Photos by Tin Sartorio
When you get to the venue of any big show and see long queues snaking out from the gate, energy levels are usually flatlining. But when we got to ABS-CBN Vertis Tent last July 24, the whole place was bristling with electricity, everybody low-key vibrating over the fact that they were about to see Honne and Anderson .Paak and the Free Nationals for Karpos Live’s second show, Mix 1.2.
Expectations were high on that night, considering how much of a banger Mix 1.1 was. You could say Mix 1.1 was basically Karpos Live testing the waters, applying this new concert concept to two formidable local indie acts, Tom’s Story and Reese Lansangan. Both of them killed it for sure, their sets backed with compelling visuals and spots of orchestral backing. But Mix 1.2 was set to be a different beast, with two international acts basically coming in as co-headliners. How do you maximize a night like that?
Exploration No. 5: Reese Lansangan experimented a lot during her set, switching up instruments and setups per song.
Dreamcatchers: Tom’s Story brought the noise during Mix 1.1, combining post-rock with electronic textures.
We can start with the opening act — local jazz outfit Dayaw set the tone for what was to come that evening, playing a tight, rhythmic set whose sound jives with the likes of Vulfpeck or Hiatus Kaiyote.
Thanks to Dayaw and their energy, Mix 1.2 got to start from a high place, and the rest of the evening was a crescendo from there. Honne came out swinging with Forget Me Not, backed by a full band setup that made them sound bigger and more spacious, walls of sound filling up the whole tent. Every now and then frontman Andy Clutterbuck would take a breath to banter, saying at one point that this was the best show they’ve done, and “Can we do this every year?” We’ve got Big Crowd Energy to thank for that awe. It’s easy to have fun as a performer when you see people sing to your songs, and barkadas breaking off into their own little circles to dance.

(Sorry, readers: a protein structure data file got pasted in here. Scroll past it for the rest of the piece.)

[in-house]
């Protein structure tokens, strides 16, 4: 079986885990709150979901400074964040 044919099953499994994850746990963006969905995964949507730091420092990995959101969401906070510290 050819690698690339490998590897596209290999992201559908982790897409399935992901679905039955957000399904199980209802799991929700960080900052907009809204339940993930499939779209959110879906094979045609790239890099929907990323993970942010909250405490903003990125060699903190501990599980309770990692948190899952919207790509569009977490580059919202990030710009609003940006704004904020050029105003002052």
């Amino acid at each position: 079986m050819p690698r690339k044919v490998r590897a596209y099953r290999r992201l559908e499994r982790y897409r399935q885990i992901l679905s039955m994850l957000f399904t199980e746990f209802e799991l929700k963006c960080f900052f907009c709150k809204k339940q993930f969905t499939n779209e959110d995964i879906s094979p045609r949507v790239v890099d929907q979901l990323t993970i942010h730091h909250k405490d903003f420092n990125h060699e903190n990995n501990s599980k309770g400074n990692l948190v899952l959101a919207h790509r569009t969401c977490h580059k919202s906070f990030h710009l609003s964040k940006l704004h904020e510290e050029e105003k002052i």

Warm on a cold night: Honne kept Mix 1.2’s crowd ecstatic with a long, packed set.
But the night really kicked itself into gear when Anderson .Paak and the Free Nationals came out to play, busting out the gates with an ad-lib and chant-laden rendition of Come Down. Whether he’s singing or drumming, .Paak performs like he’s hopped up on six cups of coffee, jumping and spinning and yes lawd-ing all over the stage like nobody’s business, and at one point signalling a moshpit from behind his drumset. At the end of it he kicked his drums off the stage and even did a couple songs after that. Most bands have dips in their set — .Paak had zero dips. The man doesn’t know how to chill, and by the time he finished, everybody was sweat-drenched, riding an endorphin-wave that only an eclectic mix of R&B, soul, and jazz can give you.
Ask anyone who was there, they’ll tell you Mix 1.2 was a trip.
(Stray observation: there was a crazy amount of couples in attendance at Mix 1.2. Can you imagine being the one who got your S.O. tickets to Honne and .Paak? That’s so many pogi points in the bank. You’re set for life.)
Ask anyone who was there, they’ll tell you Mix 1.2 was a trip. We’ll be waiting for Mix 2.1, in which Tom Misch and Vancouver Sleep Clinic come to town. Until then, we’ll have the memory of this particular night to hold us over — a high you might never come down from.
Karpos Live Mix 2.1 is happening on August 23. For tickets, visit karposlive.com.